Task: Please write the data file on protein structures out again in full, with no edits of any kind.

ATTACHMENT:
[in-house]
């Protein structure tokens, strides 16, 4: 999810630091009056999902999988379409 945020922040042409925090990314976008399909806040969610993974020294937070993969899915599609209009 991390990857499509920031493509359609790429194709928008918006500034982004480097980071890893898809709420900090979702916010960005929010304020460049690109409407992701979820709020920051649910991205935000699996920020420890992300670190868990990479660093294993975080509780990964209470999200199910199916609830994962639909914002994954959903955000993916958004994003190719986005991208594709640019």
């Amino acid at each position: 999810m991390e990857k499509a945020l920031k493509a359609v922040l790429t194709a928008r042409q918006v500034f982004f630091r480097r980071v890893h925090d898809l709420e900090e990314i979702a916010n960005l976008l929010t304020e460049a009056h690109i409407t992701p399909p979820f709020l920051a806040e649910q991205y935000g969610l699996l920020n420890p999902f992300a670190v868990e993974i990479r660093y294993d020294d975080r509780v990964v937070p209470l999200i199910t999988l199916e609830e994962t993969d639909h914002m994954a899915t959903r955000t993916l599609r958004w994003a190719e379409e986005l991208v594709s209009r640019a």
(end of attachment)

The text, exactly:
[in-house]
């Protein structure tokens, strides 16, 4: 999810630091009056999902999988379409 945020922040042409925090990314976008399909806040969610993974020294937070993969899915599609209009 991390990857499509920031493509359609790429194709928008918006500034982004480097980071890893898809709420900090979702916010960005929010304020460049690109409407992701979820709020920051649910991205935000699996920020420890992300670190868990990479660093294993975080509780990964209470999200199910199916609830994962639909914002994954959903955000993916958004994003190719986005991208594709640019």
């Amino acid at each position: 999810m991390e990857k499509a945020l920031k493509a359609v922040l790429t194709a928008r042409q918006v500034f982004f630091r480097r980071v890893h925090d898809l709420e900090e990314i979702a916010n960005l976008l929010t304020e460049a009056h690109i409407t992701p399909p979820f709020l920051a806040e649910q991205y935000g969610l699996l920020n420890p999902f992300a670190v868990e993974i990479r660093y294993d020294d975080r509780v990964v937070p209470l999200i199910t999988l199916e609830e994962t993969d639909h914002m994954a899915t959903r955000t993916l599609r958004w994003a190719e379409e986005l991208v594709s209009r640019a």